As a highly credentialed scientist, Lord Rees has studied and pondered the mysteries of black holes and separate universes, but what placed him on our radar is his concern for science’s impacts on human beings. He is a rare individual in that his sense of mystery and wonder for distant worlds and other forms of life doesn’t eclipse his awe of humankind.

He argues that even science is not unassailable, and its truths can be quite difficult to grasp. In fact, the mere questions that scientists ask today could not have even been imagined 30 years ago.

We live-tweeted highlights of this 90-minute conversation, which we’re aggregating and reposting for those who weren’t able to follow along. Follow us next time at @BeingTweets:

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A Twitterscript with Sherry Turkle, Founder of the MIT Initiative on Technology and Self

by Susan Leem, associate producer

MIT Professor Sherry TurkleFor 20 years Sherry Turkle has asked unusual questions about the human side of technology. She wants to know how our relationship with devices affects our psychology, and why it is that “we no longer care if we are among life.” She’s referring to our love of gadgets, robots, and the way we obsess over email and smart phones, ultimately giving them highest priority in our social interactions.

Professor Turkle is the Abby Rockefeller Mauze Professor of the Social Studies of Science and the founder and director of the MIT Initiative on Technology and Self. Her latest book is Alone Together.

We live-tweeted highlights of this 90-minute conversation, which we’re aggregating and posting here for those who weren’t able to follow along. Check out our Twitter stream next time at @BeingTweets.

  1. "There’s a phenomenon where people feel their phone ringings when they’re not. It’s called the phantom ring." - @STurkle 1:09 PM 22 Feb
  2. "Just because we grew up with the internet we think that the internet is all grown up." @STurkle 1:13 PM 22 Feb
  3. "I get very discouraged that we don’t seem to have a taste for stopping and asking how can we make this work for us?"-@STurkle on technology 1:14 PM 22 Feb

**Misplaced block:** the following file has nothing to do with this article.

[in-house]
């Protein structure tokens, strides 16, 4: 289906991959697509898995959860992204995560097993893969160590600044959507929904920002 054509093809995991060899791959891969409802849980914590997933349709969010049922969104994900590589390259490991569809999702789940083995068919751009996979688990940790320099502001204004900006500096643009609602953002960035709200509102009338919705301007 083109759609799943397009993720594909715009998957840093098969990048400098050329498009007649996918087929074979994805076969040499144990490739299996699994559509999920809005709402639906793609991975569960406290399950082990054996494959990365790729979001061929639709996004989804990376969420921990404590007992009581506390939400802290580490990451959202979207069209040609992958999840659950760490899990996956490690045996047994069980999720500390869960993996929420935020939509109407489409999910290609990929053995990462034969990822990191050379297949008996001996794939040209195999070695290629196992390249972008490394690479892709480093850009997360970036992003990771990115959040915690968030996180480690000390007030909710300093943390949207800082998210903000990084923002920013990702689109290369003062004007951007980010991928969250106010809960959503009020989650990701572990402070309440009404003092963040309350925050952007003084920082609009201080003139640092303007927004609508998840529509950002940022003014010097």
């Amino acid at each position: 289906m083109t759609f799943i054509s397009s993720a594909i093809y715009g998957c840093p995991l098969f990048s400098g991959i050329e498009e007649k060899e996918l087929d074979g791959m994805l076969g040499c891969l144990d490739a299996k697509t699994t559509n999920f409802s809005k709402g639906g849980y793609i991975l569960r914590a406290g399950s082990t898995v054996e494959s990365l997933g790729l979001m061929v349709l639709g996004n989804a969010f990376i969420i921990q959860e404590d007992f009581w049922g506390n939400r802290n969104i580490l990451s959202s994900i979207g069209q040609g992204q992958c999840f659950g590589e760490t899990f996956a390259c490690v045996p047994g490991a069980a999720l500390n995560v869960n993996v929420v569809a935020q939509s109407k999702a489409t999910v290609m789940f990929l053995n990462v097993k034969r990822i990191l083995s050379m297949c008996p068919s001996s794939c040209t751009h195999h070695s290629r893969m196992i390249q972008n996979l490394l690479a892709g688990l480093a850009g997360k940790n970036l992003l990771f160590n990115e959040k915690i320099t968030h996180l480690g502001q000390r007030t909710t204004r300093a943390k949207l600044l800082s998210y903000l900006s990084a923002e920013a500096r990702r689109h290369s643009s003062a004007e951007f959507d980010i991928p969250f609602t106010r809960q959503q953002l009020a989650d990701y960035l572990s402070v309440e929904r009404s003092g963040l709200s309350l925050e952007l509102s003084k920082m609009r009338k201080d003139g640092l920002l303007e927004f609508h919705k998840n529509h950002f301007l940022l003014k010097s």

4. "What is intimacy without privacy, what is democracy without privacy?" - @STurkle, author of “Alone Together” - http://bit.ly/cJxjOQ 1:16 PM 22 Feb
  5. "If you don’t teach your children how to be alone, they’ll only always know how to be lonely."-saying in psychology via @STurkle 1:28 PM 22 Feb
  6. "You don’t want to be alone because you can’t think by yourself, you can’t feel by yourself." - @STurkle on growing up with texting, etc. 1:30 PM 22 Feb
  7. "It’s teenagers who say ‘My parents text at the dinner table.’" @STurkle on how children also want sacred spaces. 1:34 PM 22 Feb
  8. @STurkle on rules for adults to create sacred spaces in family- put down the phone at dinner, moment of school pickup and on the playground. 1:40 PM 22 Feb
  9. "The greatest gift you can give your child is to walk out of the house without your phone. Show your child what that looks like!" @STurkle 1:41 PM 22 Feb
  10. "We have to ask ourselves what is served by having an always on, always on you, open to anyone who wants to reach us, way of life."@STurkle 1:43 PM 22 Feb
  11. "I love uses of technology that are positive and hopeful and exciting." - Professor @STurkle author of “Alone Together.” 2:01 PM 22 Feb
  12. "In a human conversation I’m talking to another person who understands the arc of a human life cycle." -@STurkle  2:14 PM 22 Feb
  13. "I don’t need to be right, but I do need to feel as though people understand what I’m trying to communicate." -@STurkle on conversation. 2:16 PM 22 Feb